messengers of God into his house, confers the highest honour Enquire who in it is worthy] That is, of a good character; \| upon himself, and not upon the Preacher, whose honour is for a preacher of the gospel should be careful of his reputa- | from God, and who comes with the blessings of life eternal tion, and lodge only with those who are of a regular life. to that man and his family who receives him.

There abide till ye go thence.] Go not about from house to Verse 13. If the house be worthy] If that fumily be kouse, Luke x. 7. Acting contrary to this precept has often proper for a preacher to lodge in, and the master be ready to brought great disgrace on the gospel of God. Stay in your embrace the message of salvation. own lodging as much as possible, that you may have time Your peace] The blessings you have prayed for, shall come

prayer and stady. Seldom frequent the tables of the upon the family: God will prosper them in their bodies, souls rich and great; if you do, it will unavoidably prove a snare and substance. to you. The unction of God will perish from your mind, But if it be not worthy] As above explained. and your preaching be only a dry barren repetition of old Let your peace] The blessings prayed for, return to you, things; the bread of God in your hands will be like the dry, os veces ersgafntw, it shall turn back upon yourselves. They mguldy, Gibeonitish crusts, mentioned Josh. ix. 3. He who i shall get nothing, and you shall have an increase. knows the value of time, and will redeem it from useless chit- The trials, disappointments, insults, and wants of the chat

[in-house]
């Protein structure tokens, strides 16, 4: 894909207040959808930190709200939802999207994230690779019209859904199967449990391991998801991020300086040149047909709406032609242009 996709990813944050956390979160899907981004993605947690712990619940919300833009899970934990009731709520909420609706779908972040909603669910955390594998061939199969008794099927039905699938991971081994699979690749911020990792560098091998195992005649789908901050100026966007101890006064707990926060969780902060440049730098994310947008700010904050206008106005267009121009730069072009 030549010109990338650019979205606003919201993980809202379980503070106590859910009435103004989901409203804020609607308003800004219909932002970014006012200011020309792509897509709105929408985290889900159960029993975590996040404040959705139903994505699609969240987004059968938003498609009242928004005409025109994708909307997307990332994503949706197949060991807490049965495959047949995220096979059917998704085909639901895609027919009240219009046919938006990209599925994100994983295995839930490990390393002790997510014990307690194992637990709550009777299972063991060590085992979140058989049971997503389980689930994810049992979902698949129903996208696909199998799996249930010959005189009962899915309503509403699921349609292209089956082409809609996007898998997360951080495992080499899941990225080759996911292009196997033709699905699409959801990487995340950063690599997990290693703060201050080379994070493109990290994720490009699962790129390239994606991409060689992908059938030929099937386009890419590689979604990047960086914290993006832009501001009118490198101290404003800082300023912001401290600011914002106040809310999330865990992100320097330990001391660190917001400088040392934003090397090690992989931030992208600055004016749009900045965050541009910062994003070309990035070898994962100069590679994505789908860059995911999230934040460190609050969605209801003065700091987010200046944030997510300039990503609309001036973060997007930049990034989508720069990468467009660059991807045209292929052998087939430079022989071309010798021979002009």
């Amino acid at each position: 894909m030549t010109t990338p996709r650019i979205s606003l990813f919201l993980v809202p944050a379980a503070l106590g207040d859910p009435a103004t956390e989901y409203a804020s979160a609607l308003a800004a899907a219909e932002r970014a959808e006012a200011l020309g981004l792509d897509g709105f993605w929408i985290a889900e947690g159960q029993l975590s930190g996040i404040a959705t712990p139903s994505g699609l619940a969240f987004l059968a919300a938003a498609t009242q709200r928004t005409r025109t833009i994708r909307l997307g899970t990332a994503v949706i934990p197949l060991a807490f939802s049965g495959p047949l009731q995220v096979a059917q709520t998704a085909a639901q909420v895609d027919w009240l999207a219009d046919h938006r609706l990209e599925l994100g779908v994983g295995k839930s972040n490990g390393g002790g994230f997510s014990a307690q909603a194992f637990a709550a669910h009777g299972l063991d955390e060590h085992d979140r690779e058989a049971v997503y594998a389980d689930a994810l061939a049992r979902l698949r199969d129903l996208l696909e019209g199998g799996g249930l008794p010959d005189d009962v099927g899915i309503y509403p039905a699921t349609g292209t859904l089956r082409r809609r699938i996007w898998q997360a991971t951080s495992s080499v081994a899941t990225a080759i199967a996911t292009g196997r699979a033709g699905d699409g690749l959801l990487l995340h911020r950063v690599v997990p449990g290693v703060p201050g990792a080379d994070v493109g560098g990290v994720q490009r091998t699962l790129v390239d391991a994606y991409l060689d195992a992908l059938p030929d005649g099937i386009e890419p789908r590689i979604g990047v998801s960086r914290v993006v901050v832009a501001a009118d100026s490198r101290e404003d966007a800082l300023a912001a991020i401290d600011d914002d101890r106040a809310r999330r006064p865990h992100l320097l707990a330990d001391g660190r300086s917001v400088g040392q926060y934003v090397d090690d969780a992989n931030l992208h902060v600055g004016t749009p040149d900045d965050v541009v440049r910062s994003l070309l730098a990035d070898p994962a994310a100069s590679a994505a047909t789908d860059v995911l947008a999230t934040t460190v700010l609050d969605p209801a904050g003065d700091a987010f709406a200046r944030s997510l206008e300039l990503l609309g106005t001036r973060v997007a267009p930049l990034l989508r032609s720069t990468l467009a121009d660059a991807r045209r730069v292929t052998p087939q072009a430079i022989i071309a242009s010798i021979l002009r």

, and trifling visits, will find enough for all the purposes followers of Christ become in the hand of the all-wise God, of his own salvation, the cultivation of his mind, and the subservient to their best interests : hence, nothing can happen work of the ministry. He, to whom time is not precious, to them without their deriving profit from it, unless it be their and who lives not by rule, never finds tine sufficient for any

own fault. thing;—is always embarrassed--always in a hurry, and Verse 14. Shake off the dust of your feet.] The Jews conliever capable of bringing one good purpose to proper effect. sidered themsetres defiled by the dust of a Heathen country,

How they should behave themselves Sr. MATTHEW. to those who would not receive them. A.M.1031 hear your words, when ye depart out tolerable for the land of Sodom and A.M. 4031. An Olymp. of that house or city, shake off the Gomorrah, in the day of judgment, An. Olymp. dust of your feet.

than for that city. 15 Verily I say unto you, " It shall be more 16 Behold, I send you forth as sheep in

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which was represented by the prophets as a polluted land, and heighten its brilliant ornaments. The whole, under surface Amos vii. 7. when compared with the land of Israel, which of the head and body, is of a silver white, separated from the was considered as a holy land, Ezek. xlv. 1. therefore, to shake changing blue of the back by a golden chain on each side, the the dust of any city of Israel from off one's clothes or feet, was whole length of the body. This fine blue and silver, ornaan emblematical action, signifying a renunciation of all farther mented with gold, by no means give a full idea of the beautiful connexion with them, and placing them on a level with the embroidery of the boiga. We must take in all the reflected cities of the Heathen. See Amos ix. 7.